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The Last Policeman

by Ben H. Winters

Other authors: See the other authors section.

Series: The Last Policeman (1)

MembersReviewsPopularityAverage ratingConversations / Mentions
1,8491747,323 (3.82)1 / 278
When the Earth is doomed by an imminent and unavoidable asteroid collision, New Hampshire homicide detective Hank Palace considers the worth of his job in a world destined to end in six months and investigates a suspicious suicide that nobody else cares about.
  1. 40
    Countdown City by Ben H. Winters (sturlington)
    sturlington: Countdown City is the sequel to the Last Policeman
  2. 10
    The Yiddish Policemen's Union by Michael Chabon (EerierIdyllMeme)
    EerierIdyllMeme: Noir mysteries exploring interesting hypothetical settings with ticking timers.
  3. 00
    The Fractal Murders by Mark Cohen (JanesList)
    JanesList: I can't explain quite why, but these two detectives remind me of each other.
  4. 00
    We all looked up by Tommy Wallach (meggyweg)
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» See also 278 mentions

Showing 1-5 of 178 (next | show all)
I'm not sure that the mystery itself would be compelling without the ... pressure of the rest of the situation. But because of that pressure the characters and situation become more dynamic and resonant. If it were a slightly different book the main character would be upholding the law because that's the right thing to do, and order must be maintained. That is there a bit, but instead a point is made that many people are going to do "what they've always wanted" and this is what this character has wanted. It is simply who he is and I can respect that.

I also like that there isn't a clear answer about whether this was all worth it. The mystery is solved and the person responsible is identified but there is a /lot/ of collateral damage. Would everyone have been better off if Palace had accepted the easy lie? Is anyone better off because he couldn't? Is there a place for justice at the end of the world? ( )
  suzannekmoses | May 20, 2022 |
Boring protagonist/narrator, needlessly convoluted plot, generally a slog. ( )
  wideblacksky | Mar 19, 2022 |
I kept waiting for this to get interesting, then realized I was three-quarters of the way through the book and quit. The characters seemed flat to me, more words given to the women's appearances than to their dialog. The main guy was kind of schmo, and egotistical about his mediocrity. I think the point was some sort of moral victory of duty combined with a deep psychological study of the individual. It wasn't made well. I didn't even skip to the end to see if the world ended or not. ( )
  BrielM | Mar 1, 2022 |
This is the first detective novel I have read, believe it or not. I don't know if the the way the story unfolded was typical; but the pace, clues, characters, and action were great. The fact that it took place in a post-apocalyptic setting made it amazing. ( )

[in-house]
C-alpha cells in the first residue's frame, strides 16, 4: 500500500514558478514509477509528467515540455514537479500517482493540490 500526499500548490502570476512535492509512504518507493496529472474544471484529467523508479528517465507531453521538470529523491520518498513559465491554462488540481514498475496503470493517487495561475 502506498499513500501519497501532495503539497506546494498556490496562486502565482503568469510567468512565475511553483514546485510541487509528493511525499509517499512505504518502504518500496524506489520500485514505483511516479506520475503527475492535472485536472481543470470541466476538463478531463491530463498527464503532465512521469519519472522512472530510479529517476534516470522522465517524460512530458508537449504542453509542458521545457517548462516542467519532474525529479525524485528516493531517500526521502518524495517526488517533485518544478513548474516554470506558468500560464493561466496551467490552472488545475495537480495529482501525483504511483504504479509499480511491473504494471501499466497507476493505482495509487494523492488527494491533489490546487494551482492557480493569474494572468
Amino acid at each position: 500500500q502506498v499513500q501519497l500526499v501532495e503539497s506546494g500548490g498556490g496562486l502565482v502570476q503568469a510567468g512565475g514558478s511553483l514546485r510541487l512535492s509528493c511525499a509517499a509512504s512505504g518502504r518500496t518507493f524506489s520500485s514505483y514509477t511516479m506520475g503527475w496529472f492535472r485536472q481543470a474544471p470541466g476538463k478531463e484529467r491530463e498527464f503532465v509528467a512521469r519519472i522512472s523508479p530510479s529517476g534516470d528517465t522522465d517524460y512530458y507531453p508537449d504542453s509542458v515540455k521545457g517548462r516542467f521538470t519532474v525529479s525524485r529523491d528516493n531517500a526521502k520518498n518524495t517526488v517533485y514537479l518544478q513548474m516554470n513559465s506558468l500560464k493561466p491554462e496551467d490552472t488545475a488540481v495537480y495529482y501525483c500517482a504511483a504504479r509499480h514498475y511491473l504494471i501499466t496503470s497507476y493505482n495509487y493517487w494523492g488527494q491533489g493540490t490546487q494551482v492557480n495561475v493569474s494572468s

ragendem | Dec 29, 2021 |
This book was a mixture of detective/crime and post-apocalyptic genres. Doesn't seem like that combo would actually work, but the depiction of the slow breakdown of society and the reactions of people knowing that the end of the world is coming soon seems extremely plausible to me. I'm not usually a fan of crime novels, but this book was so interesting that I'll be looking for the next in the series soon. ( )
  KrakenTamer | Oct 23, 2021 |
Showing 1-5 of 178 (next | show all)
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» Add other authors

Author nameRoleType of authorWork?Status
Winters, Ben H.primary authorall editionsconfirmed
Horner, DoogieDesignersecondary authorsome editionsconfirmed
McGurk, John J.Production managersecondary authorsome editionsconfirmed
Pushnik, JonathanCover photosecondary authorsome editionsconfirmed

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Epigraph
"Even for Voltaire, the supreme rationalist, a purely rational suicide was something prodigious and slightly grotesque, like a comet or a two-headed sheep." -- A. Alvarez, The Savage God: A Study of Suicide
"And there's a slow, slow train comin', up around the bend." -- Bob Dylan, "Slow Train"
Dedication
To Andrew Winters, of the Concord Winters
First words
I'm staring at the insurance man and he's staring at me, two cold gray eyes behind old-fashioned tortoiseshell frames, and I'm having this awful and inspiring feeling, like holy moly this is real, and I don't know if I'm ready, I really don't.
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Wikipedia in English (1)

When the Earth is doomed by an imminent and unavoidable asteroid collision, New Hampshire homicide detective Hank Palace considers the worth of his job in a world destined to end in six months and investigates a suspicious suicide that nobody else cares about.

No library descriptions found.

Book description
What’s the point in solving murders if we’re all going to die? Detective Hank Palace has asked this question ever since asteroid 2011L47J hovered into view. Several kilometers wide, it’s on a collision course with planet Earth, with just six precious months until impact.

The Last Policeman presents a fascinating portrait of a pre-apocalyptic United States. Industry is grinding to a halt. Most people have abandoned their jobs. But not Hank Palace. As our story opens, he’s investigating the latest suicide in a city that’s full of suicides—only this one feels wrong. This one feels like homicide. And Palace is the only one who cares. What’s the point in solving murders if we’re all going to die?

The Last Policeman offers a story we’ve never read before: A police procedural set on the brink of an apocalypse. What would any of us do, what would we really do, if our days were numbered?
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